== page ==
It's Stanley Cup or bust for Bruins now 


The NHL is weird. Its postseason is known as much for its unpredictability as it is for its breakneck pace. 

Lower seeds go far. Sometimes they win it all. Being the best team by no means suggests your eventual name on the Stanley Cup. Just ask Tampa.  

That said, feel free to throw an absolute fit if and when the Bruins don't go the distance this spring. 

Really, you're not overthinking it to apply a Cup-or-bust mentality to the Bruins. It's all about living in the now. 

The Bruins weren't expected to win the Cup this season. Hell, they weren't expected to make it out of the second round. They were expected to be a victim of the division and playoff formats, a hard-luck loser that wouldn't get to play more than 14 playoff games.

Hard luck couldn't be farther from that the Bruins have now. Their superiors -- and even peers -- are all gone. Expectations should have changed when the best team in the league (by a lot) got swept. They should have been underscored when the best team in the West lost, too. The last two Stanley Cup champions, the Capitals and Penguins, also experienced first-round exits. All four division-winners this season are either planning breakup days or have already held theirs. 

Of all the teams that appeared to be shoo-ins to reach the second round, the Bruins are the only club still standing. They're not only the top-seeded team (meaning home ice throughout); they're the best team. While Colorado, Carolina and Columbus provide fun stories and a break from the norm, their presence should only serve as a reminder that the Bruins, as one of the league's best teams this season, stick out like a sore thumb by even still being in the thing.  

Here are the top six betting odds to win the Stanley Cup at the open of the postseason. Tell me which team is not like the others:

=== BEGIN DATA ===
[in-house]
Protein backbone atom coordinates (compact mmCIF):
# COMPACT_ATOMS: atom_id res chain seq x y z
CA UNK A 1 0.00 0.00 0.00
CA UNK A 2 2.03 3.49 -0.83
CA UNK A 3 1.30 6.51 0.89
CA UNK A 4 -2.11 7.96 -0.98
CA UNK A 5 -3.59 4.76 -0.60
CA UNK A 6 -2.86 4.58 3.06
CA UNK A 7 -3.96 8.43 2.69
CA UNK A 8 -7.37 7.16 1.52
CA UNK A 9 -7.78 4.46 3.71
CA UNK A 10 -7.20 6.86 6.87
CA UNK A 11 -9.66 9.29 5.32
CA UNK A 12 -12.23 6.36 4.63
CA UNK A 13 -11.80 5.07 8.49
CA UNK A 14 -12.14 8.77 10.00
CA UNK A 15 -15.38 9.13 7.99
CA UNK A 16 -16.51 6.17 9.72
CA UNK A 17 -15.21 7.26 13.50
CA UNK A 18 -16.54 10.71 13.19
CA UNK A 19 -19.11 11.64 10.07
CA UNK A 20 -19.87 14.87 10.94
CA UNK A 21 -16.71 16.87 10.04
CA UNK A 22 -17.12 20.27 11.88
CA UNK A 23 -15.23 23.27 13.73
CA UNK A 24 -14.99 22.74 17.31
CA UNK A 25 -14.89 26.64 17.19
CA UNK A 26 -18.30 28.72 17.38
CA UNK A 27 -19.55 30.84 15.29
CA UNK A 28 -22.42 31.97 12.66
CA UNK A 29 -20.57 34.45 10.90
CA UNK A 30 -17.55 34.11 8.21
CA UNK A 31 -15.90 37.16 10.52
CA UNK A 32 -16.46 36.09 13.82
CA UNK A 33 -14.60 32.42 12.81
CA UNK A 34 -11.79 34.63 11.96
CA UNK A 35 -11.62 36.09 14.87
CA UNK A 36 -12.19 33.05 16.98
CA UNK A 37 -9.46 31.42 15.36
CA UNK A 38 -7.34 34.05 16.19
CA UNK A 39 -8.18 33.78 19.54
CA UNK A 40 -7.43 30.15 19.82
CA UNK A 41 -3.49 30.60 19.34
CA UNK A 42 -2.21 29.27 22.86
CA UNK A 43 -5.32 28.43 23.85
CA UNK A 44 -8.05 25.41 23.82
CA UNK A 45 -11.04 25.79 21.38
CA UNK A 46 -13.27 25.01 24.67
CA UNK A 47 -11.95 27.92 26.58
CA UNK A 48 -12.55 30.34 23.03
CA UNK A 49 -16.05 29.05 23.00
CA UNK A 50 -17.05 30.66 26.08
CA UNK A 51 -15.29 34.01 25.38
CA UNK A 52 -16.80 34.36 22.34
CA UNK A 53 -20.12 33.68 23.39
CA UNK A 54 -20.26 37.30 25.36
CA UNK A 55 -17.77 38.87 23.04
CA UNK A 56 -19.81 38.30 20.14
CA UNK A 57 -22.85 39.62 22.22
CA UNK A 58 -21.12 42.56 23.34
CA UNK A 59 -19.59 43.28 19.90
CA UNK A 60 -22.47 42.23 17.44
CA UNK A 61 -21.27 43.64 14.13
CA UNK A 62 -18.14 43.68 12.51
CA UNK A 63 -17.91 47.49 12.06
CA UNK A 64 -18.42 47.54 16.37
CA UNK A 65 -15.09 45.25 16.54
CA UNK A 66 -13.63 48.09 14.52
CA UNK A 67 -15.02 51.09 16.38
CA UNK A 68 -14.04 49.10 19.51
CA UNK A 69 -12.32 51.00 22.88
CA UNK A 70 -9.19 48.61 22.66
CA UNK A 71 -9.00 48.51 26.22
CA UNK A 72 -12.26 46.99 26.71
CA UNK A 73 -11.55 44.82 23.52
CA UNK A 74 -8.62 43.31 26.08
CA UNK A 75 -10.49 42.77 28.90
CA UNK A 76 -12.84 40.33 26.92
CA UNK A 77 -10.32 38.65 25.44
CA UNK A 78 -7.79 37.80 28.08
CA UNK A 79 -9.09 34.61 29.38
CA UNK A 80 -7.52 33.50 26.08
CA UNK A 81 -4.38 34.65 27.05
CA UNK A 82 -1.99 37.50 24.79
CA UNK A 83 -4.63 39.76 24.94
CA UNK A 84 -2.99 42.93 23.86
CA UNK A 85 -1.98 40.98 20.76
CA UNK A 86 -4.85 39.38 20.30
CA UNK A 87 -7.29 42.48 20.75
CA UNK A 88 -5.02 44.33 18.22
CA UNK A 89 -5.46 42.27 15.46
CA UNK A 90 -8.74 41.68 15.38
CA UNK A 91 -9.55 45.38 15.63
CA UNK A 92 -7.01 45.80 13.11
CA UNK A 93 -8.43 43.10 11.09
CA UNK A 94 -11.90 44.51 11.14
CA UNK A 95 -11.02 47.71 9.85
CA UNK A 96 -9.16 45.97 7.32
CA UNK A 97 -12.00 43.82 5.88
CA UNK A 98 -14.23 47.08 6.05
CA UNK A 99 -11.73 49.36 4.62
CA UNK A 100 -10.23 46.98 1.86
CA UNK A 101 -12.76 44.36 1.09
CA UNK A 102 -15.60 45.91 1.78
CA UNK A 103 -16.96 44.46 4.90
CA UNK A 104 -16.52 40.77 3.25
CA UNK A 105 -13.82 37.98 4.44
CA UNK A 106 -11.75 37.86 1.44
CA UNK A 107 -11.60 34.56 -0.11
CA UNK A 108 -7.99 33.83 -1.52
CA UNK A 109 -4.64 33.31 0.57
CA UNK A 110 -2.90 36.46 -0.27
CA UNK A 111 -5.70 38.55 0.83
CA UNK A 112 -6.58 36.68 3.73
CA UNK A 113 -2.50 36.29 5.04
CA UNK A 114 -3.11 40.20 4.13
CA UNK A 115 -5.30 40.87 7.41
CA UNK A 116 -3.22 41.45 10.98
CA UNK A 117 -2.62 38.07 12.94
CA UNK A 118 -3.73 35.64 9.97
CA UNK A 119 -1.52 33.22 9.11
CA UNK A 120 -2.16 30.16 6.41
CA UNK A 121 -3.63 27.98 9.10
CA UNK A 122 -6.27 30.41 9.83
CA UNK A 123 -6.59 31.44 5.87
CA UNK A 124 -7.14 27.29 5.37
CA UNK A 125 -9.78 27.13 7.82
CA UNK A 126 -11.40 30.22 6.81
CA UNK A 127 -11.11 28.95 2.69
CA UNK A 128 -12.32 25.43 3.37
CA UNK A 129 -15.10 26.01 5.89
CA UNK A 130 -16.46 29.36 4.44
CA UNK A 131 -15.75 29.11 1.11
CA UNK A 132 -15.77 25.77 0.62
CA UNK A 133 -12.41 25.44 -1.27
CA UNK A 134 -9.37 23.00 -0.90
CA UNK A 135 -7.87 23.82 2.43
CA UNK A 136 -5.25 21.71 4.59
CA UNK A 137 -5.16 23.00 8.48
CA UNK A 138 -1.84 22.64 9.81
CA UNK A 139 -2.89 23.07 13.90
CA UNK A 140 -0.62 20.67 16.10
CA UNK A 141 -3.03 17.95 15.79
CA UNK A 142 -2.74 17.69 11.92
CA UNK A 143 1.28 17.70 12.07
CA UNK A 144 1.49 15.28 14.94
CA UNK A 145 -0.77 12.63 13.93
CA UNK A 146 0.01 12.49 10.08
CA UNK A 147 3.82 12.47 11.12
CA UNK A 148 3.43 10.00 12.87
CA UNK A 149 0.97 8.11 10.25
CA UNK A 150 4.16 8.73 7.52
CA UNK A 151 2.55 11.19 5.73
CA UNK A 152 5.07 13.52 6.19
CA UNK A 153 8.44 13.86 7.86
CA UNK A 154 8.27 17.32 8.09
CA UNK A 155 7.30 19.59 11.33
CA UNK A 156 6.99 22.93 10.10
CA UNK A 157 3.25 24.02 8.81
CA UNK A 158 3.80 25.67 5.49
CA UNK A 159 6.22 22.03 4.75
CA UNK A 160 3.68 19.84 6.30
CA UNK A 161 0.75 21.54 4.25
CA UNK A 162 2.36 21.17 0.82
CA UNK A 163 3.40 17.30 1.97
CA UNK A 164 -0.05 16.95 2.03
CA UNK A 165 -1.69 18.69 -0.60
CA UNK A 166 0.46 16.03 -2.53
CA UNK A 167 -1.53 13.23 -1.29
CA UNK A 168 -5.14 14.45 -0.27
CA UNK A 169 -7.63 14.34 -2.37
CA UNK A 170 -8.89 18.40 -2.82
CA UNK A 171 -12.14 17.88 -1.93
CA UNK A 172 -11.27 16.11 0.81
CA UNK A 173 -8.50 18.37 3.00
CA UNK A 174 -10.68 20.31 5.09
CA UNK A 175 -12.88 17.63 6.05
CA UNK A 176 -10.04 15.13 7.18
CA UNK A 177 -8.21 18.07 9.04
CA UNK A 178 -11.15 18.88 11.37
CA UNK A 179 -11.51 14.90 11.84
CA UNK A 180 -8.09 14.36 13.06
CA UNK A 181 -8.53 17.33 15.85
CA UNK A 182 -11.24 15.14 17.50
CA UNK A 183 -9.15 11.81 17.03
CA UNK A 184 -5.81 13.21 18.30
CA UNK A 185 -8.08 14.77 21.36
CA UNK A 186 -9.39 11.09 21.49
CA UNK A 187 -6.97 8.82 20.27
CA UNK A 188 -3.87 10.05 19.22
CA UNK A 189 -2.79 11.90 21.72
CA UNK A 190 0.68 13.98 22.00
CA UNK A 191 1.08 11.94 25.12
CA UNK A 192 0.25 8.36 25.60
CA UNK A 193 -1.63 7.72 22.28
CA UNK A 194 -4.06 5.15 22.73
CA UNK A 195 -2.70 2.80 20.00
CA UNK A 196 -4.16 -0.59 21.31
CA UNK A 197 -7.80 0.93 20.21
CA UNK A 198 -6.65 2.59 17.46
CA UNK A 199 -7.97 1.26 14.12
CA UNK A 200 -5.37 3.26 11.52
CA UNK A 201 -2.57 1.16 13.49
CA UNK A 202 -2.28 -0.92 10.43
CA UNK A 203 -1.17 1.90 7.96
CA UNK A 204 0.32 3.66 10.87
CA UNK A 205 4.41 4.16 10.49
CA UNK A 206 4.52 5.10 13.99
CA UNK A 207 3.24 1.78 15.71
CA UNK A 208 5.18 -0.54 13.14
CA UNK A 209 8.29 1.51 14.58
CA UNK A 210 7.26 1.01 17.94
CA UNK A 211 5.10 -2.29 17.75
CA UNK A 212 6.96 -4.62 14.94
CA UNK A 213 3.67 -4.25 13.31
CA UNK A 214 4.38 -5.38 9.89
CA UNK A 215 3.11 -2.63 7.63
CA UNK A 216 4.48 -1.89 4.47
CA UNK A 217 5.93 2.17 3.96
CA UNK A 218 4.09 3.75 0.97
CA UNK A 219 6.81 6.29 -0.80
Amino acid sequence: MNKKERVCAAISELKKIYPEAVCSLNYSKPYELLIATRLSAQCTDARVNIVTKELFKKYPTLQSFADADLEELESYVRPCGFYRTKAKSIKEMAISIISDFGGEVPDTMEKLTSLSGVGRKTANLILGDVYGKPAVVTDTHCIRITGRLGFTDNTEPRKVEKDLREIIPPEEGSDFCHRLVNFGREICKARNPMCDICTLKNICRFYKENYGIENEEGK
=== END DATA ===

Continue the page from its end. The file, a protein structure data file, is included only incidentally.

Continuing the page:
Tampa Bay Lightning: 2-1
Calgary Flames: 10-1
Vegas Golden Knights: 10-1
Boston Bruins: 12-1
Nashville Predators: 121
Washington Capitals: 12-1



Yep, what sets the Bruins apart is that they're still playing. They're joined by the four teams that opened with the worst odds (Columbus, Dallas, Colorado and Carolina) as well as middle-tier clubs like the Islanders, Blues and Sharks. 

These are teams with strengths. We all saw what Columbus did to Tampa with its sticky forecheck and stout defending. But these are not world-beaters. 

If the Bruins can dismiss the Blue Jackets, who won't sneak up on them like they did with the Lightning, they'll face either the Hurricanes (against whom they went 2-1-0 this season) or the Islanders (against whom they went 3-0-0) in the conference finals. 

A Stanley Cup Final would bring either San Jose (against whom they went 2-0-0), Dallas (against whom they went 1-0-1), St. Louis (against whom they went 1-0-1) or Colorado (against whom they went 1-1-0). 

Boston finished 11th in goals and third in goals against this season. While Colorado scored one more goal on the season, San Jose finished second in the league in scoring and Dallas finished second in goals against, none of the aforementioned teams ranked in the top 11 in both categories. Their record says the Bruins were better. Their statistics say they're more balanced, too. 

Yes, the Bruins had an underwhelming first round, but we've seen that before with Cup teams. Boston has no major injuries of which we know. Kevan Miller is missed on the back end and it would be nice to see the Chris Wagner of old, but no big pieces are out. Boston has star forwards, a still really good Zdeno Chara and a goaltender who just added a strong first round to an already very good playoff résumé. This would seemingly be an appropriate time for Charlie McAvoy to make himself a household name as well. 

The Bruins should and will focus on the task at hand one round at a time, as health can always change. Yet in a tournament that's annually anyone's game, it should feel like Boston's time yet again.

The NHL is always wide open, but being the best remaining should stand for something. 

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